Posted on | December 17, 2012 | By Rabbi Yonason Goldson | 14 Comments
In a recently letter to the editor of Jewish Action, Dr. Bernard H. White of Dallas, Texas, responded to an editorial by Dr. Simcha Katz, in which the OU president recounted the story of a young man who, although the product of a prominent Jewish day school and high school system, confessed to feeling “ignorant of Judaism” even after a year in Israel. Dr. White observed:
It is likely that Sam’s parents spent about a quarter-million dollars on his Jewish education, only to end up with an “ignorant” product. What a devastating indictment of the education we are providing to the next generation.
Unfortunately, Jewish schools and educators have not been immune to the lunacy sweeping the educational enterprise—suppression of competition, safeguarding students’ feelings at all costs, promoting self-esteem over academic achievement and dumbing down coursework to the level of the least-capable student. What has been lost is the insistence on excellence, an aggressive curriculum of core subjects (both Jewish and secular) and devotion to hard work.
The truth is that this is not a new phenomenon. In fact, it goes back to nearly 2,800 years ago and, in a very real sense, it lies at the heart of all the problems that have plagued the Jewish people ever since.
The Jewish nation reached its halcyon days early in the reign of Shlomo HaMelech. The kingdom was secure from its enemies, its monarchy firmly established, its sphere of influence extending as far as Babylon, its Temple the single greatest wonder of the world. The people lived according to the dictates and values of the Torah, their spiritual integrity rewarded by Hashem’s blessing for material wealth. The opportunity to usher in the messianic era seemed palpably within their grasp.
But that potential was never realized. The introduction of idolatry by Shlomo’s foreign wives eroded the nation’s merit and caused the kingdom to be split in two. And although the separate kingdoms might have both prospered, the corrosive paranoia of King Yerovom of Yisroel propelled his people into a downward spiral culminating in the dissolution of his own kingdom and the moral corruption of neighboring Yehudah.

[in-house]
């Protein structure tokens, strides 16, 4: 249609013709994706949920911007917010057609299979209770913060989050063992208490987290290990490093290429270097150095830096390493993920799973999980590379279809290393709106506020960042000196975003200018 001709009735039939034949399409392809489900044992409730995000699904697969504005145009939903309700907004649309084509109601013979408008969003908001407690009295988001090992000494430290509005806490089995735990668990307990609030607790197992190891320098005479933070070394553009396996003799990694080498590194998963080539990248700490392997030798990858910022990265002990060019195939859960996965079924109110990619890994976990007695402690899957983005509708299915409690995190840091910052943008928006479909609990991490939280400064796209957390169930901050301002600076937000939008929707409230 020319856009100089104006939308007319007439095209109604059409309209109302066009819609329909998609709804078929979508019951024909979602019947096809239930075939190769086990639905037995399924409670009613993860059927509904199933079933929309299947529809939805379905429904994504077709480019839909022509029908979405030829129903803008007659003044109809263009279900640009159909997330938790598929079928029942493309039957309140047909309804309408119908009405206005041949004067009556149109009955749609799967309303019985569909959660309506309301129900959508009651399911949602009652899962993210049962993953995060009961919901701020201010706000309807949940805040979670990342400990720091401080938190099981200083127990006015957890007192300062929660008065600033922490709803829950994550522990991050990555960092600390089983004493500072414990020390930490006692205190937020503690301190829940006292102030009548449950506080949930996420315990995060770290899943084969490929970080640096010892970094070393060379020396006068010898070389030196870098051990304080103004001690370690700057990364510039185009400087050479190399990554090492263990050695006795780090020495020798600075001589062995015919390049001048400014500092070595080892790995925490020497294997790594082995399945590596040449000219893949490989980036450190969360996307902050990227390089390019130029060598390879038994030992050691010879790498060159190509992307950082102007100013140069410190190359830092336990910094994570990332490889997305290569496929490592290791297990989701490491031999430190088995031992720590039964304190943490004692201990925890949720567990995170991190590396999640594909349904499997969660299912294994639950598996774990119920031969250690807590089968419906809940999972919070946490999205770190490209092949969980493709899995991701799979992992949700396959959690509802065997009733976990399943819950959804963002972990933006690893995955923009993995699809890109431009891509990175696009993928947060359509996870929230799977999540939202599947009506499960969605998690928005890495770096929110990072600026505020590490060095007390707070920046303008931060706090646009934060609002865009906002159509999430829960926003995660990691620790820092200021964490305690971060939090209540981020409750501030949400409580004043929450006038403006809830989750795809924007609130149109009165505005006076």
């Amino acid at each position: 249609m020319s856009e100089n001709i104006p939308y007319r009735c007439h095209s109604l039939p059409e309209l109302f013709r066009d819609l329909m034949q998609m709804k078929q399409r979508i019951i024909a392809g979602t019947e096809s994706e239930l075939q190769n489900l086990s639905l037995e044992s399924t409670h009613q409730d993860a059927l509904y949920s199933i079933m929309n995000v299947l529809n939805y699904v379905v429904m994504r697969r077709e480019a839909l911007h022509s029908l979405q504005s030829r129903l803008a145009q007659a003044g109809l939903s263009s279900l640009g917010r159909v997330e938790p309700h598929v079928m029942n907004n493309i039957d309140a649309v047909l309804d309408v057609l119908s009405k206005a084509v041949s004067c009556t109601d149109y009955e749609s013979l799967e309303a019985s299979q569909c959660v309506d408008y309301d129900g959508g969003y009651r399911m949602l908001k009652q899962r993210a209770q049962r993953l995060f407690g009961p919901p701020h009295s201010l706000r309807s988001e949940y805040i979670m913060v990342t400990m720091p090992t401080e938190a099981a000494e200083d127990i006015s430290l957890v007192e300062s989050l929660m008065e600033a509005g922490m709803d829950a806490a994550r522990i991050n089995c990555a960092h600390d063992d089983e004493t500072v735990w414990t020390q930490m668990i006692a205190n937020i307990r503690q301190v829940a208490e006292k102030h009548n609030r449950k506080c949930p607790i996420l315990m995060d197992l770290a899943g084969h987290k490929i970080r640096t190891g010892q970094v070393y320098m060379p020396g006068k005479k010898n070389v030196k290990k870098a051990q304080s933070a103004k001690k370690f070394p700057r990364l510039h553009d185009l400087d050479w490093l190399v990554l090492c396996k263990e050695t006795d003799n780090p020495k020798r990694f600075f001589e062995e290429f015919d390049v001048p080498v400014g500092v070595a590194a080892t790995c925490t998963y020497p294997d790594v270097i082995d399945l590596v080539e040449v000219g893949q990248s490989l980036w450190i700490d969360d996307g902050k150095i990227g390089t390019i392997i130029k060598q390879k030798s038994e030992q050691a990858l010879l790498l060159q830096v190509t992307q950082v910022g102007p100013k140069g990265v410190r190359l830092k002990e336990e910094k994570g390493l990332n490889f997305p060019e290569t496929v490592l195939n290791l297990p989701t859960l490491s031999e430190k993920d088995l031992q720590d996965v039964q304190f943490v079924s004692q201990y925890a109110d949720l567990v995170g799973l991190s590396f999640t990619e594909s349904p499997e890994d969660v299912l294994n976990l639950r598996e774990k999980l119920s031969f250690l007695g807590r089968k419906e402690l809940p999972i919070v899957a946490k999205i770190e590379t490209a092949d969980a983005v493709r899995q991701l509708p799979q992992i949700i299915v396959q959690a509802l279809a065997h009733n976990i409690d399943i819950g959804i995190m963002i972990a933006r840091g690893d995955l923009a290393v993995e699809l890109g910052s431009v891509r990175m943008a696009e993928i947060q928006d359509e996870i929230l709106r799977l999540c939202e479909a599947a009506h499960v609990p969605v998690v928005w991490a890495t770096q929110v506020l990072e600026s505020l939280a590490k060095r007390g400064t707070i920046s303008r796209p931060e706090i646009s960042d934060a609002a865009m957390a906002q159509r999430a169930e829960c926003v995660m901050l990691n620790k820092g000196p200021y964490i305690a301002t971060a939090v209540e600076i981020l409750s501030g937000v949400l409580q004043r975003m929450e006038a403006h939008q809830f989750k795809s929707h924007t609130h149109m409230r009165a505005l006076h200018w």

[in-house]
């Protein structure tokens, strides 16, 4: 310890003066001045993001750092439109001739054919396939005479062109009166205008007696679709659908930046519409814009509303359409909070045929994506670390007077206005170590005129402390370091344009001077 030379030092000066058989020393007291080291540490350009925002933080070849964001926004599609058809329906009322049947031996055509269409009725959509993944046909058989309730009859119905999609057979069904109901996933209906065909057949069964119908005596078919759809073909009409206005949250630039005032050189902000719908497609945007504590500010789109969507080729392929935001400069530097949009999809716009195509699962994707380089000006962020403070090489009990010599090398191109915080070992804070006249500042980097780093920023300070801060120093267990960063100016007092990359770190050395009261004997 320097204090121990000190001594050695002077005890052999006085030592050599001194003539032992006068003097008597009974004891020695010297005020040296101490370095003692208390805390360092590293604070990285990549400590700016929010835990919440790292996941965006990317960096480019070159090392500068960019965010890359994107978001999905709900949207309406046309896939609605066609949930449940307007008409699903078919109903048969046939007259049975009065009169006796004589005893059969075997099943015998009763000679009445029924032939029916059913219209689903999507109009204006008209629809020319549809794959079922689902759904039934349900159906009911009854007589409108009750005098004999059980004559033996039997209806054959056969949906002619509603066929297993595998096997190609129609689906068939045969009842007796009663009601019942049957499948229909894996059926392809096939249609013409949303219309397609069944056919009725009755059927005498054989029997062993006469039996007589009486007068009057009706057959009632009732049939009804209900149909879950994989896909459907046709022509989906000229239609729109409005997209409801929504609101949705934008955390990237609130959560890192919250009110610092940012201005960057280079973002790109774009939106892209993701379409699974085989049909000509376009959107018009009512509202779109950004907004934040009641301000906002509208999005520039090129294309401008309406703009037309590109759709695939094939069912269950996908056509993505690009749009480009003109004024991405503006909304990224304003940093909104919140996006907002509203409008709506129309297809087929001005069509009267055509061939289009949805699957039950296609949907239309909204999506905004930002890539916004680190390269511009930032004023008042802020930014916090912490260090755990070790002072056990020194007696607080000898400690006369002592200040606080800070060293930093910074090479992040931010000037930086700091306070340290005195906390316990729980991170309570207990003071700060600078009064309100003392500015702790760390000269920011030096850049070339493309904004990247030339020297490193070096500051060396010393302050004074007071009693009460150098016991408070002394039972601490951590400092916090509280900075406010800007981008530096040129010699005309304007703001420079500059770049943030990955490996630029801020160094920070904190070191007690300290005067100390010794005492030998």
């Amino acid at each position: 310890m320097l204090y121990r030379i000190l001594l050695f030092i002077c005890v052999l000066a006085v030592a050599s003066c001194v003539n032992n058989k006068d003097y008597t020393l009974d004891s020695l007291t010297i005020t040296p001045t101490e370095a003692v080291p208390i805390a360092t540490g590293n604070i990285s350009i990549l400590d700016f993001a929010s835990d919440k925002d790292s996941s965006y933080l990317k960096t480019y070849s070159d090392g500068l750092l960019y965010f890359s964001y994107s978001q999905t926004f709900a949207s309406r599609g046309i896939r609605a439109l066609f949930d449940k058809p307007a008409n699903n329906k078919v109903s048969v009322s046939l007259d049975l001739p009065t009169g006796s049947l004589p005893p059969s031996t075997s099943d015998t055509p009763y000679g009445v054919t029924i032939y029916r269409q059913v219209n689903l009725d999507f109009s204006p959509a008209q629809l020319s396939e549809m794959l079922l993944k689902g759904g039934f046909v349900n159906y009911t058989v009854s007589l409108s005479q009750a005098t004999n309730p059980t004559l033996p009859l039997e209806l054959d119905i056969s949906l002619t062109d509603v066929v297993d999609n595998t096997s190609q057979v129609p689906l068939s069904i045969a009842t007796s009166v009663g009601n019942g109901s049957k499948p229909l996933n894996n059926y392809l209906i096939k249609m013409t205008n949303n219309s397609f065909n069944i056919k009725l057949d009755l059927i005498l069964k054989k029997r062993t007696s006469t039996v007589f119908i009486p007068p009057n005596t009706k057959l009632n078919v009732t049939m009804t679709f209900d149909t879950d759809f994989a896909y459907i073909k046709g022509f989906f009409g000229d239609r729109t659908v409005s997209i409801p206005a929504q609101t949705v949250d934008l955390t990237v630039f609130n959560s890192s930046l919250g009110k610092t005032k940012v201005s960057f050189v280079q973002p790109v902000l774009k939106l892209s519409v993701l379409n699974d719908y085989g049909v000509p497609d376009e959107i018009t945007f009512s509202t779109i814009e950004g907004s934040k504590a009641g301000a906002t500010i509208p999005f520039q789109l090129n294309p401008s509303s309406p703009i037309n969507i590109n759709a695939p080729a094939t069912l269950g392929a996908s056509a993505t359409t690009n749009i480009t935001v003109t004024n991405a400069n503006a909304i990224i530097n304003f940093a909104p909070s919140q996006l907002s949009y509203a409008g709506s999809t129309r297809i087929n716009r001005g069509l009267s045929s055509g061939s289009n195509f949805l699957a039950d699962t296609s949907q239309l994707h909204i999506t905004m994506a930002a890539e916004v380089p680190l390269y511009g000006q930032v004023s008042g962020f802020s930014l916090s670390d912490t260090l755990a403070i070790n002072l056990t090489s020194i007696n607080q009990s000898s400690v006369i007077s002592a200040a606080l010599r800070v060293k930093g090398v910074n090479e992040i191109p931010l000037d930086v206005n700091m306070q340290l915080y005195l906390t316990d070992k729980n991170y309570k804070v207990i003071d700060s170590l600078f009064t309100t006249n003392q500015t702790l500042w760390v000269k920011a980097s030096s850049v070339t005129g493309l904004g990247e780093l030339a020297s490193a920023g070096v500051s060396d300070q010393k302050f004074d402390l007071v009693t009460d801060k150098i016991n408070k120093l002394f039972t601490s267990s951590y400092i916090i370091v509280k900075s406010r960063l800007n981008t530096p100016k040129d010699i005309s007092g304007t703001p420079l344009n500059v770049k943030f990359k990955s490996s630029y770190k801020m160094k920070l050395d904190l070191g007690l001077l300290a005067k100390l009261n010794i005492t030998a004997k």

Despite Hashem’s promise of a dynasty like that of King David, Yerovom feared that when the Jews of Yisroel returned to Jerusalem to observe the festival of Sukkos, their joy at being reunited as one people would inspire them to reject Yerovom and pledge their loyalty to the House of David. Rather than risk losing his kingdom, Yerovom placed border guards along the roads to Jerusalem, erected a pair of golden calves for his people to worship, and proclaimed the words at still echo across the ages:
“Rav lochem – It is too much for you to go up to Jerusalem! Behold your gods, Israel, who brought you up from the land of Egypt.”
In a single phrase, Yerovom created within Jewish society a culture of mediocrity. After the ten plagues, the splitting of the sea, the victories over Amoleik and Midian and Sichon and Og, after forty years of mann and the miracles in the desert, after nearly five centuries combating enemy nations given free reign over the Jews because they failed to live up to the standards Hashem and the Torah had clearly laid out for them – after all that, Yerovom blithely declared that Hashem would readily accept Yisroel’s service to idolatrous intermediaries in order to spare his people a few extra miles of travel up to the place where their father Avrohom had been prepared to offer his only son in the supreme act of spiritual self-sacrifice.
And the people eagerly accepted his dispensation.
For our part, we refuse to learn the lessons of the past. If only we expected less of our children, the current thinking goes, then they would love their Judaism. So we lobby for shorter school days, easier grading, less homework, accelerated and abbreviated davening – and we look the other way when they pull out their phones to text on Shabbos.
Then we see that it isn’t working, so we just keep expecting less and less. What will we say when there’s nothing less for us to expect?
Rabbi Goldson writes at http://torahideals.com
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